New Case Asks When Does a Label Cross the Line From Homage to Trademark Infringement?

Keeping
someone else from trading on your name is one of the many functions of
trademark law.  When you’ve spent time
and effort developing a brand, finding someone looking to cash in on your hard
work can be irksome.  But the line
between homage and trying to make a buck off someone else’s rep can be blurry.

That
blurred line is at the heart of a recent case filed in the Northern District of
Alabama by Chautauqua
Vineyards and Winery over their “Champions” Series of Wines
.

The
wines appear to have labels styled closely on the color schemes and themes of
various college mascots.  So much so that
the label to the left below caught the attention of the University of Arkansas
whose mascot is to the right.

After
several cease and desist letters from the University and its colleagues,
Chautauqua filed its own suit in Alabama seeking a declaration that there’s no
harm and no foul.  You can read the suit
and the letters here
.

The
main assertions from the suit seek a determination about the issues raised in
the cease and desist letters:

It is undisputed that the Hog Wine Label contains the name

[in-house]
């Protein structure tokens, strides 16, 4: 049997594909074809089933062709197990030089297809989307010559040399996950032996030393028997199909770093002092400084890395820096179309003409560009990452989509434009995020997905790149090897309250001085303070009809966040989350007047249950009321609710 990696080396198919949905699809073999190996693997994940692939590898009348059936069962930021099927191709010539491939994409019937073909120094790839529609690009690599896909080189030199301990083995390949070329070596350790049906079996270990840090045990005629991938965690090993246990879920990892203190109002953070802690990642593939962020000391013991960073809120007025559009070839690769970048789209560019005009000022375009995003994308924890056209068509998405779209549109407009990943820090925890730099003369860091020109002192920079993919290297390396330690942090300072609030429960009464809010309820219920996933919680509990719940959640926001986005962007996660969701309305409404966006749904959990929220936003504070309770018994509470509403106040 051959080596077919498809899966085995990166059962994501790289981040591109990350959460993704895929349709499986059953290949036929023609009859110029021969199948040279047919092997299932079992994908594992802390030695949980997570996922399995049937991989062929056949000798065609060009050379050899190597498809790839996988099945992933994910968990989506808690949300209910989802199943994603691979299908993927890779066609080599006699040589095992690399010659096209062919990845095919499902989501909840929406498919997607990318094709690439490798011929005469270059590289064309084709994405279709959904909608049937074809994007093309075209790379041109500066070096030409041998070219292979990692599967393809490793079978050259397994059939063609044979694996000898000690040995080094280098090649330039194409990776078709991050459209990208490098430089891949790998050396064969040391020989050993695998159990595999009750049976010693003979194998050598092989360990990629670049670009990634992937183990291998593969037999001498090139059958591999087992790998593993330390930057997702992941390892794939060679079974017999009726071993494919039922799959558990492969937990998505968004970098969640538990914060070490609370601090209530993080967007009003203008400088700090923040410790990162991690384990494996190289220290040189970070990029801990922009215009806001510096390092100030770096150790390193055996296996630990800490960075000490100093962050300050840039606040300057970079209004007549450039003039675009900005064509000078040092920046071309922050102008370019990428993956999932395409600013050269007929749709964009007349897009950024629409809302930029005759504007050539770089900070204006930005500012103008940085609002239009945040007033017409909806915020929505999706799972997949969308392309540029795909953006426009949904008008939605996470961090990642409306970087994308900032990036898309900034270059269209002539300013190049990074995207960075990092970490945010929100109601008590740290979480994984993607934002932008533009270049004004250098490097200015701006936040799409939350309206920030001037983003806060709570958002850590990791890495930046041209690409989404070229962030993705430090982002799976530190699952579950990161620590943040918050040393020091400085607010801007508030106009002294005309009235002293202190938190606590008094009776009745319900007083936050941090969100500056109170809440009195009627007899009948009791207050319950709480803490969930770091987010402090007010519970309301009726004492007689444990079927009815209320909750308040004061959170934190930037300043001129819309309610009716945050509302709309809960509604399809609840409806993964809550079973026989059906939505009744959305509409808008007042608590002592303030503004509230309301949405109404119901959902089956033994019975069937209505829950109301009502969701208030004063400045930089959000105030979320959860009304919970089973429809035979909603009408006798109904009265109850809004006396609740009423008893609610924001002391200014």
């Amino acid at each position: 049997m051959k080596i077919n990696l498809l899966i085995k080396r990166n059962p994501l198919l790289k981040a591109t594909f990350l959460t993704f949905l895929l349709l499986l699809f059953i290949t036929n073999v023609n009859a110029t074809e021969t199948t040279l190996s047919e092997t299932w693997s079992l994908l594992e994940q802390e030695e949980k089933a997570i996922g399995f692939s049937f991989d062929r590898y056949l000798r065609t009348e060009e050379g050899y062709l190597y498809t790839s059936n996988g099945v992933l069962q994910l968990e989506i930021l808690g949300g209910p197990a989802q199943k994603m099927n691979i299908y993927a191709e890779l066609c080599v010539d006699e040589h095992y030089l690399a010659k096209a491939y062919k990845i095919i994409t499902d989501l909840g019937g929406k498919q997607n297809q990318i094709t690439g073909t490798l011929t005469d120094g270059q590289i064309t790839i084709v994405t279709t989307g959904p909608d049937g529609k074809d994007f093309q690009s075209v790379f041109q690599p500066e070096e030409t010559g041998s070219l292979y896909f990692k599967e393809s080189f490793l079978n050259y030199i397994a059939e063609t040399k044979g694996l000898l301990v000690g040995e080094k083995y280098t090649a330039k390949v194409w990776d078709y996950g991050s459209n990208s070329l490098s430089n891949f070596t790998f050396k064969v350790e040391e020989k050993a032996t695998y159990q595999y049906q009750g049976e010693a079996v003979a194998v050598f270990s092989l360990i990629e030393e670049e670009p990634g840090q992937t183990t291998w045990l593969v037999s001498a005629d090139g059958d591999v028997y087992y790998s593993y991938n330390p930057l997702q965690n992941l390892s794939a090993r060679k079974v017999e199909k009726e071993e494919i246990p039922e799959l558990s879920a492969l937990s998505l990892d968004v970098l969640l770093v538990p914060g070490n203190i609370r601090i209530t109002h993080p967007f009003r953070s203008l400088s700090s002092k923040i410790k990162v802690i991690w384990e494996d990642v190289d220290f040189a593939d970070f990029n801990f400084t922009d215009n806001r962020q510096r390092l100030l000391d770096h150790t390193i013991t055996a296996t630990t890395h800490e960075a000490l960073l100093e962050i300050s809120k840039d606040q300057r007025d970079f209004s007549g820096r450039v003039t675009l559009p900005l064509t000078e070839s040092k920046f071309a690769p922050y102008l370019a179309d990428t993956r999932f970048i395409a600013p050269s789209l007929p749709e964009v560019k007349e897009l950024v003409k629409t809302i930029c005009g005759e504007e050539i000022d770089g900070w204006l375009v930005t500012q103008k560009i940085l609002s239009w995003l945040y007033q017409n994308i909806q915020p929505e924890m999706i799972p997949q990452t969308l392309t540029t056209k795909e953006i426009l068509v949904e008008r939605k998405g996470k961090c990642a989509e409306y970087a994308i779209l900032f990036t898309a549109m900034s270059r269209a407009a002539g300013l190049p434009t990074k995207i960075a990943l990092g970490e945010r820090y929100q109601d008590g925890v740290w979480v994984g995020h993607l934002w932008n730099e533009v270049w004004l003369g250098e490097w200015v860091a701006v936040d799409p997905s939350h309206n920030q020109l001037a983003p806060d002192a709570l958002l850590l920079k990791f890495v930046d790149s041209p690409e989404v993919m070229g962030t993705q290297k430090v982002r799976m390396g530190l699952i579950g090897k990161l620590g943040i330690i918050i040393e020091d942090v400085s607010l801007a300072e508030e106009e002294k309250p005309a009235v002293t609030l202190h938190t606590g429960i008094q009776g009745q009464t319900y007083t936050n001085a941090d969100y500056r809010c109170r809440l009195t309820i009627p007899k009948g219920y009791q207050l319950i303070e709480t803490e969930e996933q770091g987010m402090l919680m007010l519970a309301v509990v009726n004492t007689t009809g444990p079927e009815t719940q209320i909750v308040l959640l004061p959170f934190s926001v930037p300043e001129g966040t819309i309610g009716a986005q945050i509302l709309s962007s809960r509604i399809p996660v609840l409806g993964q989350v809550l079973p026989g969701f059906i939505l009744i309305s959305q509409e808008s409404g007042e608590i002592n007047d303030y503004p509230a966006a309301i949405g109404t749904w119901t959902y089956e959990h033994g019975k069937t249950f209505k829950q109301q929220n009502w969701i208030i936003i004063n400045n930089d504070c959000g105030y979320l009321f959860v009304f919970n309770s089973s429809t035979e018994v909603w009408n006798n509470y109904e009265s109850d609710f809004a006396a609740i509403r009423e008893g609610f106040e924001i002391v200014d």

of its creator, Jennifer Harwell Art, and does not contain “Razorback,”
“Arkansas,” or any reference to the University of Arkansas in any way. Further,
it is undisputed that the Plaintiffs are not in competition with Defendants
because the University of Arkansas does not produce, manufacture, distribute or
sell wine; or any other kind of alcoholic beverage. Finally, there has been no
evidence of, or potential for, actual confusion in the marketplace because
graduates of the University of Arkansas and/or fans of their athletics are
aware that the University of Arkansas does not produce, manufacture, distribute
or sell wine.

The sale and/or offering for sale of the Chautauqua wines
with the Hog Wine Label is not likely to cause confusion, to cause mistake or
deceive the consuming public as to the source of origin, sponsorship and/or
affiliation of the Hog Wine Label or of the goods and services of the
Plaintiffs and Defendants.

 

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Filing a preemptive request for a determination
served to give Chautauqua its choice of preferred venue and called the
University to the carpet – a classic put-up-or-shut-up.  Sometimes the cease and desist letter can
spark a different kind of action than what you might have intended.